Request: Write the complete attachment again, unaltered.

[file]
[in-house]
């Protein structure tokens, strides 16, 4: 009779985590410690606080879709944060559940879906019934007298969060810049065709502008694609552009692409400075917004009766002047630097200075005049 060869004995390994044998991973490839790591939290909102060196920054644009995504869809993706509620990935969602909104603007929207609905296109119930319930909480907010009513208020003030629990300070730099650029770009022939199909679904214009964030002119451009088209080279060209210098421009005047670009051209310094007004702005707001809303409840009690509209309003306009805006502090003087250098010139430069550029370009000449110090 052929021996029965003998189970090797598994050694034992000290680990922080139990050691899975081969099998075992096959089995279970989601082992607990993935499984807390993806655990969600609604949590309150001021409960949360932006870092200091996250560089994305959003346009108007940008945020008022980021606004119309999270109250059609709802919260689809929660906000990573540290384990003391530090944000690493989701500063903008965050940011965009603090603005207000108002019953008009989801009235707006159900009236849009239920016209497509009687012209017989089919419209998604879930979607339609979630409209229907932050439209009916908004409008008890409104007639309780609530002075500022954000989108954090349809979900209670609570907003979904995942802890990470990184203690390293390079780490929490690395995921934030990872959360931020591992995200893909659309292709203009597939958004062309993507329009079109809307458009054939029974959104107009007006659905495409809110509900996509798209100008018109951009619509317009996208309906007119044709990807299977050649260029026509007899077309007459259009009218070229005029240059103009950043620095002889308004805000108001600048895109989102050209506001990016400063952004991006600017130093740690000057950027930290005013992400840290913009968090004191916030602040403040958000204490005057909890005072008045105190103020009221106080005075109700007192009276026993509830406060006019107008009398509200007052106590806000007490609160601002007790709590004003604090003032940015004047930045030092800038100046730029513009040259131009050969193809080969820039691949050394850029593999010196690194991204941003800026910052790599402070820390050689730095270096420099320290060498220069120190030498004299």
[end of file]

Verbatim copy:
[in-house]
């Protein structure tokens, strides 16, 4: 009779985590410690606080879709944060559940879906019934007298969060810049065709502008694609552009692409400075917004009766002047630097200075005049 060869004995390994044998991973490839790591939290909102060196920054644009995504869809993706509620990935969602909104603007929207609905296109119930319930909480907010009513208020003030629990300070730099650029770009022939199909679904214009964030002119451009088209080279060209210098421009005047670009051209310094007004702005707001809303409840009690509209309003306009805006502090003087250098010139430069550029370009000449110090 052929021996029965003998189970090797598994050694034992000290680990922080139990050691899975081969099998075992096959089995279970989601082992607990993935499984807390993806655990969600609604949590309150001021409960949360932006870092200091996250560089994305959003346009108007940008945020008022980021606004119309999270109250059609709802919260689809929660906000990573540290384990003391530090944000690493989701500063903008965050940011965009603090603005207000108002019953008009989801009235707006159900009236849009239920016209497509009687012209017989089919419209998604879930979607339609979630409209229907932050439209009916908004409008008890409104007639309780609530002075500022954000989108954090349809979900209670609570907003979904995942802890990470990184203690390293390079780490929490690395995921934030990872959360931020591992995200893909659309292709203009597939958004062309993507329009079109809307458009054939029974959104107009007006659905495409809110509900996509798209100008018109951009619509317009996208309906007119044709990807299977050649260029026509007899077309007459259009009218070229005029240059103009950043620095002889308004805000108001600048895109989102050209506001990016400063952004991006600017130093740690000057950027930290005013992400840290913009968090004191916030602040403040958000204490005057909890005072008045105190103020009221106080005075109700007192009276026993509830406060006019107008009398509200007052106590806000007490609160601002007790709590004003604090003032940015004047930045030092800038100046730029513009040259131009050969193809080969820039691949050394850029593999010196690194991204941003800026910052790599402070820390050689730095270096420099320290060498220069120190030498004299």